By any measure food blogging has given voice to the home cook. As its ranks continue to grow it is proof positive that we humans are the cooking animal. We are also the storytelling animal.
“Answering questions you would never have thought to ask, Charles Spence reveals how eating and taste have everything to do with the brain and almost nothing to do with the tongue.”
“[has] great appeal as a cookbook of Mediterranean food par excellence.”
It is a well-known adage that cookbooks written by renowned chefs are best enjoyed in an armchair far from the kitchen lest the home cook end up in a pool of tears when trying to execute one of its
A great dilemma faced by any cookbook author when writing about a foreign cuisine is how deeply to connect the recipes with the gastronomy of the place written about.
Although this book’s title seems to indicate that this is the end-all, the definitive and comprehensive Greek cookbook still awaits its author/researcher.
“By educating and inspiring you, Pierre Marcolini is doing a great service to the blossoming bean to bar chocolate movement.”
Books in the Mediterranean cooking genre are a dime a dozen. The Mediterranean is a big place. In it are numerous cuisines of many different derivations.
When was the last time you bought a cookbook and immediately went out and purchased the ingredients to cook all the recipes? Never, right?
The word companion derives from the Latin cum panis, “with bread” which makes this Oxford Companion—probably unintentionally—a literal and figurative companion to cheese since bre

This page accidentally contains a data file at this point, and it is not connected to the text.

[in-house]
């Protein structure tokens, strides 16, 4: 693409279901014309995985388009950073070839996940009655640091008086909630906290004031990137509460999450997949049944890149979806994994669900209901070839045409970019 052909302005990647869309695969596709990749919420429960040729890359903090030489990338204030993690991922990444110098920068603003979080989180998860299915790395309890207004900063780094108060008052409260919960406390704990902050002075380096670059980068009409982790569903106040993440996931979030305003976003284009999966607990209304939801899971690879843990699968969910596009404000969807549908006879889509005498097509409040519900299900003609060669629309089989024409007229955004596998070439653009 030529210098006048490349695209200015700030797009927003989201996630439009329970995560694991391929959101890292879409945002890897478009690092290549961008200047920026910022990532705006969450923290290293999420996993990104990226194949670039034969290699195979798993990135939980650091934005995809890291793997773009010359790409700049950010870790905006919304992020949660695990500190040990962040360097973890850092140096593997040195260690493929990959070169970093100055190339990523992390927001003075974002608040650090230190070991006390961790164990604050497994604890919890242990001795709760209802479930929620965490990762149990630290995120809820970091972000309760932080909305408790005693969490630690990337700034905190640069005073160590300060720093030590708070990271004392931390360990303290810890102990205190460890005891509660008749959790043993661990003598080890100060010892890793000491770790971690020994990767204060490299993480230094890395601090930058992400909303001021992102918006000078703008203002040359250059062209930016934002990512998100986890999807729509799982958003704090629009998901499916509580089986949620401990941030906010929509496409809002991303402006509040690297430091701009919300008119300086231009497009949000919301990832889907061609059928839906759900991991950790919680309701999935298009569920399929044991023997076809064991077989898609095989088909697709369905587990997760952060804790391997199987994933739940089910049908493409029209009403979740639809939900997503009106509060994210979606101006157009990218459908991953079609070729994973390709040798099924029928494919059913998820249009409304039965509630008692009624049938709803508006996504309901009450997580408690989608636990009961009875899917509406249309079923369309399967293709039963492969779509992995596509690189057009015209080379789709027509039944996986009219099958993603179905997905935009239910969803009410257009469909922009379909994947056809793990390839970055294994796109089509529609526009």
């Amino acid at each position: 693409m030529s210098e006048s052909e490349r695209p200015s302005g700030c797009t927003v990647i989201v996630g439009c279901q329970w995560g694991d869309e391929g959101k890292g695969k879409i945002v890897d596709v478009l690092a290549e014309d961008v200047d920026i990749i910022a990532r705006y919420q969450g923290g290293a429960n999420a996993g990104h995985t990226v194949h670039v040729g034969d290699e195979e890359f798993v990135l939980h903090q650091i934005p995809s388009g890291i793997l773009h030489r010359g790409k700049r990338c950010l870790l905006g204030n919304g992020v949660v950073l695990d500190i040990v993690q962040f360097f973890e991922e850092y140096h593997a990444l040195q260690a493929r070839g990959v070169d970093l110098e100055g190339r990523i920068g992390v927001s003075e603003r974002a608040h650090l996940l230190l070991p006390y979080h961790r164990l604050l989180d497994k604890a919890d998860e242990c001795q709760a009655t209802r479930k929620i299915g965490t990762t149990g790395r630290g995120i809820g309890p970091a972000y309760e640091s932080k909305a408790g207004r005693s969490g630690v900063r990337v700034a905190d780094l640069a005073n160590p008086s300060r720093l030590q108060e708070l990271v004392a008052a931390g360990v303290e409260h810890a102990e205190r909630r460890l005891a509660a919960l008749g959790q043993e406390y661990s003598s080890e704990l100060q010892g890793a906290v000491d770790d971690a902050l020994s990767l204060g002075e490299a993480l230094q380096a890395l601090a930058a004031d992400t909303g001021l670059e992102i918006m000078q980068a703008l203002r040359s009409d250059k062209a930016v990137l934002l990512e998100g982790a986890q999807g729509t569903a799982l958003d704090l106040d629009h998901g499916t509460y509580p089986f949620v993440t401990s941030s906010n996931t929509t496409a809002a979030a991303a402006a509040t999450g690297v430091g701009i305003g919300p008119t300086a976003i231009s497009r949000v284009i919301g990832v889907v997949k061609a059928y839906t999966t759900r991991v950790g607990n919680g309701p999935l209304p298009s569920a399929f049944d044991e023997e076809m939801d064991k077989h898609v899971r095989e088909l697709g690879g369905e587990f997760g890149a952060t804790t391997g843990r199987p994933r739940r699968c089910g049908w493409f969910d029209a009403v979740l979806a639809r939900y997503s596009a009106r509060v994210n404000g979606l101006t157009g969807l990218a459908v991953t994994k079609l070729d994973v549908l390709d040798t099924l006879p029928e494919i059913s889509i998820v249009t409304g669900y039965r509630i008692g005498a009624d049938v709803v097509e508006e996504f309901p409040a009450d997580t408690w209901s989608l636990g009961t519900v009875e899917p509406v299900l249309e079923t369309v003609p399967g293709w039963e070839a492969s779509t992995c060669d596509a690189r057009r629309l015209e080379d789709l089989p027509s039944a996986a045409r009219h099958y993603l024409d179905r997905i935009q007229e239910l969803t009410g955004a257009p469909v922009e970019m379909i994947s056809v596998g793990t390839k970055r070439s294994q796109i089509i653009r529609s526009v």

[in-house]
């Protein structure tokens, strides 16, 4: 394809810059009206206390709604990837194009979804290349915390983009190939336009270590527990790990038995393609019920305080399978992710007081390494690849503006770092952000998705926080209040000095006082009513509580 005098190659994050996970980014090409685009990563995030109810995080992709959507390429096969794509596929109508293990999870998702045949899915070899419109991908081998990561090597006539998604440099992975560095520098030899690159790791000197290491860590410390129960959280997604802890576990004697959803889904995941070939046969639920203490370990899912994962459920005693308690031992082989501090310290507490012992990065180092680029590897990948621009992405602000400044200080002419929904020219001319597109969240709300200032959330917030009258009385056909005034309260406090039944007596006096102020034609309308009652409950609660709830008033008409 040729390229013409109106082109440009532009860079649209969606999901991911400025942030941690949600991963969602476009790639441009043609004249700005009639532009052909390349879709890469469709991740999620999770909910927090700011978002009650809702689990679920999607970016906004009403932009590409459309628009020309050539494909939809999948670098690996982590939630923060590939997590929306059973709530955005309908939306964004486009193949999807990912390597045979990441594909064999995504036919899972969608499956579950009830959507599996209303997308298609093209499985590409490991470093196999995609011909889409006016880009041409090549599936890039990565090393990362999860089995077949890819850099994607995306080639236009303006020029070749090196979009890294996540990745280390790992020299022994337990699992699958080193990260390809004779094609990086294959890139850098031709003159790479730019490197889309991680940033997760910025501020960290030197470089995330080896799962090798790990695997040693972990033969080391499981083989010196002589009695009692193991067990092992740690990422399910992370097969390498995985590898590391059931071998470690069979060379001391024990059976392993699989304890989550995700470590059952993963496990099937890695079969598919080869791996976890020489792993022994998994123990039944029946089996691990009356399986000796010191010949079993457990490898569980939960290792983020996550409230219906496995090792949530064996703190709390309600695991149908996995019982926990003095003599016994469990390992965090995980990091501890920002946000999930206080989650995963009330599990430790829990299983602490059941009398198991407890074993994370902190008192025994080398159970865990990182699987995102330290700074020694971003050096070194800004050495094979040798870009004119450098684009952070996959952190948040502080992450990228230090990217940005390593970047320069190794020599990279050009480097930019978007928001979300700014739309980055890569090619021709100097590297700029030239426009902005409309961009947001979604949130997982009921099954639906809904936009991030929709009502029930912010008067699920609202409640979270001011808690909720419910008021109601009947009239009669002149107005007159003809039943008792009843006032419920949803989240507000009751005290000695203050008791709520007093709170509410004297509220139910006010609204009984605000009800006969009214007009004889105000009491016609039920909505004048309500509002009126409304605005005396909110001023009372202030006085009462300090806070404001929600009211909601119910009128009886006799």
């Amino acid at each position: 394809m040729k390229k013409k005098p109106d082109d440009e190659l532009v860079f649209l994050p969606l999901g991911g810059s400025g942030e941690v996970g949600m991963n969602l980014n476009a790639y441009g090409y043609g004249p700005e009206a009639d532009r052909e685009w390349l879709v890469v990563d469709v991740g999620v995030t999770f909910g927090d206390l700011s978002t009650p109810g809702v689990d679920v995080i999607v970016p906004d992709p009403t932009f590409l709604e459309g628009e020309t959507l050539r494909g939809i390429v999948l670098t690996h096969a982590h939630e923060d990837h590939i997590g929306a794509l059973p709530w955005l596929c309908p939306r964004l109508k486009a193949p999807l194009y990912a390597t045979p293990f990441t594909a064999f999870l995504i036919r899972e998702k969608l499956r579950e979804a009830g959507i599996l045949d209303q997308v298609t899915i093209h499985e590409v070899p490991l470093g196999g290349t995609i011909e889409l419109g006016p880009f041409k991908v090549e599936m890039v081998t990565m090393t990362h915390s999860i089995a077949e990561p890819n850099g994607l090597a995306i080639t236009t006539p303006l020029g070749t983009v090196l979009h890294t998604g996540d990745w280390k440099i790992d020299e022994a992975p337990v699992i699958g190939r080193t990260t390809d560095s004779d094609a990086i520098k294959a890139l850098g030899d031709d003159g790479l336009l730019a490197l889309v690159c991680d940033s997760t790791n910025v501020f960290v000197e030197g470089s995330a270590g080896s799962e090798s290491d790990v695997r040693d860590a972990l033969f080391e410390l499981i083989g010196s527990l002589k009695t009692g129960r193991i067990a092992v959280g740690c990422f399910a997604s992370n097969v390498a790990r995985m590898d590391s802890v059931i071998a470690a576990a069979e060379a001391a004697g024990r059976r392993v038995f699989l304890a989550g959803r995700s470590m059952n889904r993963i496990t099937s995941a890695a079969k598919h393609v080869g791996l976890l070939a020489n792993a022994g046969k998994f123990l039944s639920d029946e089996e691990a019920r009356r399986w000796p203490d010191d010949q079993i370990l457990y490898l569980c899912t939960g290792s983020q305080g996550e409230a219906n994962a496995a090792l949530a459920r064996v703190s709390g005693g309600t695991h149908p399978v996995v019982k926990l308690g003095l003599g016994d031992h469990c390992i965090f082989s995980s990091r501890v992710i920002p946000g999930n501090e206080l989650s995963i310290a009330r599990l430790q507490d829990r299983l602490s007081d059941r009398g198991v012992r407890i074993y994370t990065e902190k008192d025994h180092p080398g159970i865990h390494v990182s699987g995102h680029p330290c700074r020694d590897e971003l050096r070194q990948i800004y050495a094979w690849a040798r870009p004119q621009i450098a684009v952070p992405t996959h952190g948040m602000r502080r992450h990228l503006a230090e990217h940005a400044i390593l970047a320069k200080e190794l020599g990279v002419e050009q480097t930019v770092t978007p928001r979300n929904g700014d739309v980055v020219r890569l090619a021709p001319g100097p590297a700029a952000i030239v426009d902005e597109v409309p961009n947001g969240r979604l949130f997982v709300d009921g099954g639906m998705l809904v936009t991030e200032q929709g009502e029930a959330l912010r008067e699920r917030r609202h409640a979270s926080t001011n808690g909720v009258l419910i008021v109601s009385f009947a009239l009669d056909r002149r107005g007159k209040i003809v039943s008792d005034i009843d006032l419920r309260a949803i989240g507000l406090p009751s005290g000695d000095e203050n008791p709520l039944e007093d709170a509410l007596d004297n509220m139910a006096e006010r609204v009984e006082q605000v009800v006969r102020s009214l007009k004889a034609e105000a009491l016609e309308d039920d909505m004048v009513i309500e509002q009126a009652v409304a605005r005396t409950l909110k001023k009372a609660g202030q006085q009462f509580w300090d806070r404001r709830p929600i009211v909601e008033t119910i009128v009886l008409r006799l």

At first glance, the title of this book was somewhat off putting. That quickly changed.
Food and travel writing can be dull.
“Use The Dumpling Galaxy Cookbook to celebrate a holiday at home or gather friends around your kitchen with laughter, chatting, and fun working your hands to make your own dumpling
Oh, to be Anthony Bordain!
“bakers can find months of inspiration and experimentation, from cocktails to dessert, in this cookie collection.”
"Reach for Composing the Cheese Plate for guidance, ideas, and inspiration."
To open the pages of Golden is to be immediately confronted with a dilemma: Keep reading or race to the kitchen?
“for confident cooks who can spot when a recipe might go awry, Biscuit Head provides good inspiration for updated Southern classics.”
On first read, Nancy Silverton’s Mozza at Home feels appealing, reassuring, and aspirational.
A few years back the Times ran an article about Lior Lev Sercarz, a professional chef who hails originally from Israel and has honed his professional skills in the kitchens most notably of
“Classic German Baking lives up to its name—and will be a classic itself.”
When one cracks open the big Cooking School: Mastering Classic and Modern French Cuisine by Alain Ducasse et. al.
In Jane Kramer’s 2012 New Yorker profile of Israeli-born, London-based chef Yottam Ottolenghi, we learn that Ottolenghi began his culinary odyssey as a home cook working his way through Ju
“sweet Scandinavian dreaming . . .”
“Globalization is here to stay. Let’s eat.”
For Americans, the bar to be charmed by anything British gets set plenty low. We love the accent, the funny words, the history, the royal baby. And we used to love making fun of the food.